Immunocompromised and/or with chronic disease
Healthcare worker taking care of or living with above
*Per CDC current data
Standard Precautions should be followed
Place patient in a negative pressure room
Door remains closed
Personnel entering room must wear an N95 Particulate Respirator
*Employees must be medically screened and fit tested to wear the
Due to the fit test requirement, students are not to enter the room of
patients in TB isolation.
Visitors/Family are encouraged to refrain from entry to the TB patient’s
room. If entry is elected these individuals are strongly encouraged to
wear an approved dust-mist mask, supplied by the hospital.
*Students have not been screened and fit tested and will not be allowed
to care for patients in Airborne Precautions.
Disseminated Herpes Zoster
SARS (Severe Acute Respiratory Syndrome)
One third of the world has been infected with TB
TB Infection: Body holds the germ in check, but PPD is positive
TB Disease: 10% of persons infected will develop active disease, half
within 2 years of exposure
Active disease is defined as having the bacteria, being contagious, and
symptomatic. A person can be infected with TB but not be
symptomatic or contagious.
40-50% of TB patients have a delayed diagnosis an average of 6 days
resulting in exposure of 25-45 workers for each undiagnosed patient
Health Care Workers should have annual PPD testing done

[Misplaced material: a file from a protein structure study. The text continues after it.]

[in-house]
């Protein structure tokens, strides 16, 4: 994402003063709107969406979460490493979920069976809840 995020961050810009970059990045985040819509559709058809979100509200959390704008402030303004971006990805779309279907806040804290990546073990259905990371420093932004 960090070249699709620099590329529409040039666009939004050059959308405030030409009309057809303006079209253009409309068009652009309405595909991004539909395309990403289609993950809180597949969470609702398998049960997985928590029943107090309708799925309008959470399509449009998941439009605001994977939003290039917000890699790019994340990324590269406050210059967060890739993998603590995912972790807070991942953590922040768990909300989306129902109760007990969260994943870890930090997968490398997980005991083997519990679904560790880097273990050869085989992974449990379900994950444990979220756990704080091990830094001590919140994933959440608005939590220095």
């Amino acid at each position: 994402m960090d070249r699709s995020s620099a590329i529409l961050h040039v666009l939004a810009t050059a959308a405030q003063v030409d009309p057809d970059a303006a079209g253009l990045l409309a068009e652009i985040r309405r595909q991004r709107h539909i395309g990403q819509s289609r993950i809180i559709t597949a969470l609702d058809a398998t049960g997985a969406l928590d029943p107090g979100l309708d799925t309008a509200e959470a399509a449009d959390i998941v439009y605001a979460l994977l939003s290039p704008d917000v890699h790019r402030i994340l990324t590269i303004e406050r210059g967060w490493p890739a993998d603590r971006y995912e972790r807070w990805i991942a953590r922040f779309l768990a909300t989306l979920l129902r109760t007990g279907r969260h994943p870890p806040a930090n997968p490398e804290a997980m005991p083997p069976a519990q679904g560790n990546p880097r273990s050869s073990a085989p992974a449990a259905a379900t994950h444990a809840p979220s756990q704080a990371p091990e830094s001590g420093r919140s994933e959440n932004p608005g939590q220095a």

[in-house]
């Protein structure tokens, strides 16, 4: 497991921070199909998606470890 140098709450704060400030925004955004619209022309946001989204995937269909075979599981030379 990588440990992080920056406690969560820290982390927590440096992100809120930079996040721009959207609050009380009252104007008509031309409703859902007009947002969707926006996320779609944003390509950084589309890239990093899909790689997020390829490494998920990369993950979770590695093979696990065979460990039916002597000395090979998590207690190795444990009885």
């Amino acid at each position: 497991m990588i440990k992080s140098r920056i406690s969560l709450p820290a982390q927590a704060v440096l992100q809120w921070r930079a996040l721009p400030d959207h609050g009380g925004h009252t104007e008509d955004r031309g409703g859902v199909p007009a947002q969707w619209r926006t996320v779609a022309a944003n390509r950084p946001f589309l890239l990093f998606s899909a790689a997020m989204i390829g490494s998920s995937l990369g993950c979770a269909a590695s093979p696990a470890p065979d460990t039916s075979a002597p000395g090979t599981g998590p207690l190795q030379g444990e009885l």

QUESTIONS to detect TB
Have you been coughing for over 3 weeks?
Have you been coughing at all and have any of the following:
a. Coughing up blood?
b. Sweats at night?
c. Loss of weight without trying?
d. Persistent fever?
Exposure Control Plan
OSHA requires that all hospitals develop an Exposure Control Plan
– Reduce your risk of exposure to blood and body fluids
– Provide the use of PPE (Personal Protective Equipment)
– Provide the use of Engineering Controls – ex. Negative pressure rooms
for TB patients, sharps disposal containers
– Provide a Hepatitis B vaccine program
– The plan is located in the Epidemiology Manual (Infection Control) in
Needlestick or Blood Exposure
“Actions to Take if Exposure Occurs”
First Aid – thoroughly wash area
If your eyes get splashed, flush them with water
Notify supervisor immediately
Notify Occupational/Employee Health
Complete Needlestick/Exposure forms- this will allow for testing
of the source patient
HIV source - begin post -exposure prophylaxis within 2 hours